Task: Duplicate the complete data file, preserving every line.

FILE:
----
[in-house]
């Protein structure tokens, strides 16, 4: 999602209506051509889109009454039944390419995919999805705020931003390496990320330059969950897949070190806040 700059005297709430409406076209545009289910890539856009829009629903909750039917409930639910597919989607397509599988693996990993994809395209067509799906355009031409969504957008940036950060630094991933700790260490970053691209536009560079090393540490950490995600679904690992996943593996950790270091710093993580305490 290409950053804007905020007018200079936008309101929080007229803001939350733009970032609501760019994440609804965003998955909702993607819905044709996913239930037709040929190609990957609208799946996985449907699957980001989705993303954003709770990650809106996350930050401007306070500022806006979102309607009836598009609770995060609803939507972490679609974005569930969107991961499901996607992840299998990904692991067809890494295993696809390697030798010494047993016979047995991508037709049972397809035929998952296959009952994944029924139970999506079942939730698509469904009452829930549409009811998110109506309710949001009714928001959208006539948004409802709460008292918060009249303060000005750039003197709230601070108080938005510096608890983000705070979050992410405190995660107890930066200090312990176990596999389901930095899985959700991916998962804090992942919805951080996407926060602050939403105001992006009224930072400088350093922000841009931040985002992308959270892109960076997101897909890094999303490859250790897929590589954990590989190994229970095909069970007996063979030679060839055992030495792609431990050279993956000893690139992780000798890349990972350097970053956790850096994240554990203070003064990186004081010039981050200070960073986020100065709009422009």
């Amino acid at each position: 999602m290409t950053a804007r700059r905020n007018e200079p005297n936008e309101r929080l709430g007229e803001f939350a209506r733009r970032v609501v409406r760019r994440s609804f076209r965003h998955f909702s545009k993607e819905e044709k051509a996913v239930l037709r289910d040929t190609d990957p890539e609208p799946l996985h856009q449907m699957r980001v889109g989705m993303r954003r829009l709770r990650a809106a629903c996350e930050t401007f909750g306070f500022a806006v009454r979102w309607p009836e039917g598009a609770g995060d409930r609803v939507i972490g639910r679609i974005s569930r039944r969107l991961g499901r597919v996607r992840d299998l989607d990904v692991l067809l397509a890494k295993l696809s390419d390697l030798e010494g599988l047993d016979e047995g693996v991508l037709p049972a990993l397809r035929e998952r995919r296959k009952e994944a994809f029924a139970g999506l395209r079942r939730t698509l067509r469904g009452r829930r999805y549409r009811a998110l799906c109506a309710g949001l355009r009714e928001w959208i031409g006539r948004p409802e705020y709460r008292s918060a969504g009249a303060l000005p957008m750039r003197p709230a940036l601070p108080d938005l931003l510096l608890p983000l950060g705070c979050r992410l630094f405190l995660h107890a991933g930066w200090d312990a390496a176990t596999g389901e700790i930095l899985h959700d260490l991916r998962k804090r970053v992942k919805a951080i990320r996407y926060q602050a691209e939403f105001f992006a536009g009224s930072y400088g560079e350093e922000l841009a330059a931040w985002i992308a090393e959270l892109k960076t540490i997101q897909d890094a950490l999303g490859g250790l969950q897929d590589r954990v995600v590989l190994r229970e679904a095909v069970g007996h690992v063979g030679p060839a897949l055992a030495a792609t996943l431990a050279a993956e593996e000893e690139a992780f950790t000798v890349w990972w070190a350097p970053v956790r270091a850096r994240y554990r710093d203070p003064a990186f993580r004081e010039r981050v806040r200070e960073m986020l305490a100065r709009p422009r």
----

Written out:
[in-house]
């Protein structure tokens, strides 16, 4: 999602209506051509889109009454039944390419995919999805705020931003390496990320330059969950897949070190806040 700059005297709430409406076209545009289910890539856009829009629903909750039917409930639910597919989607397509599988693996990993994809395209067509799906355009031409969504957008940036950060630094991933700790260490970053691209536009560079090393540490950490995600679904690992996943593996950790270091710093993580305490 290409950053804007905020007018200079936008309101929080007229803001939350733009970032609501760019994440609804965003998955909702993607819905044709996913239930037709040929190609990957609208799946996985449907699957980001989705993303954003709770990650809106996350930050401007306070500022806006979102309607009836598009609770995060609803939507972490679609974005569930969107991961499901996607992840299998990904692991067809890494295993696809390697030798010494047993016979047995991508037709049972397809035929998952296959009952994944029924139970999506079942939730698509469904009452829930549409009811998110109506309710949001009714928001959208006539948004409802709460008292918060009249303060000005750039003197709230601070108080938005510096608890983000705070979050992410405190995660107890930066200090312990176990596999389901930095899985959700991916998962804090992942919805951080996407926060602050939403105001992006009224930072400088350093922000841009931040985002992308959270892109960076997101897909890094999303490859250790897929590589954990590989190994229970095909069970007996063979030679060839055992030495792609431990050279993956000893690139992780000798890349990972350097970053956790850096994240554990203070003064990186004081010039981050200070960073986020100065709009422009």
């Amino acid at each position: 999602m290409t950053a804007r700059r905020n007018e200079p005297n936008e309101r929080l709430g007229e803001f939350a209506r733009r970032v609501v409406r760019r994440s609804f076209r965003h998955f909702s545009k993607e819905e044709k051509a996913v239930l037709r289910d040929t190609d990957p890539e609208p799946l996985h856009q449907m699957r980001v889109g989705m993303r954003r829009l709770r990650a809106a629903c996350e930050t401007f909750g306070f500022a806006v009454r979102w309607p009836e039917g598009a609770g995060d409930r609803v939507i972490g639910r679609i974005s569930r039944r969107l991961g499901r597919v996607r992840d299998l989607d990904v692991l067809l397509a890494k295993l696809s390419d390697l030798e010494g599988l047993d016979e047995g693996v991508l037709p049972a990993l397809r035929e998952r995919r296959k009952e994944a994809f029924a139970g999506l395209r079942r939730t698509l067509r469904g009452r829930r999805y549409r009811a998110l799906c109506a309710g949001l355009r009714e928001w959208i031409g006539r948004p409802e705020y709460r008292s918060a969504g009249a303060l000005p957008m750039r003197p709230a940036l601070p108080d938005l931003l510096l608890p983000l950060g705070c979050r992410l630094f405190l995660h107890a991933g930066w200090d312990a390496a176990t596999g389901e700790i930095l899985h959700d260490l991916r998962k804090r970053v992942k919805a951080i990320r996407y926060q602050a691209e939403f105001f992006a536009g009224s930072y400088g560079e350093e922000l841009a330059a931040w985002i992308a090393e959270l892109k960076t540490i997101q897909d890094a950490l999303g490859g250790l969950q897929d590589r954990v995600v590989l190994r229970e679904a095909v069970g007996h690992v063979g030679p060839a897949l055992a030495a792609t996943l431990a050279a993956e593996e000893e690139a992780f950790t000798v890349w990972w070190a350097p970053v956790r270091a850096r994240y554990r710093d203070p003064a990186f993580r004081e010039r981050v806040r200070e960073m986020l305490a100065r709009p422009r």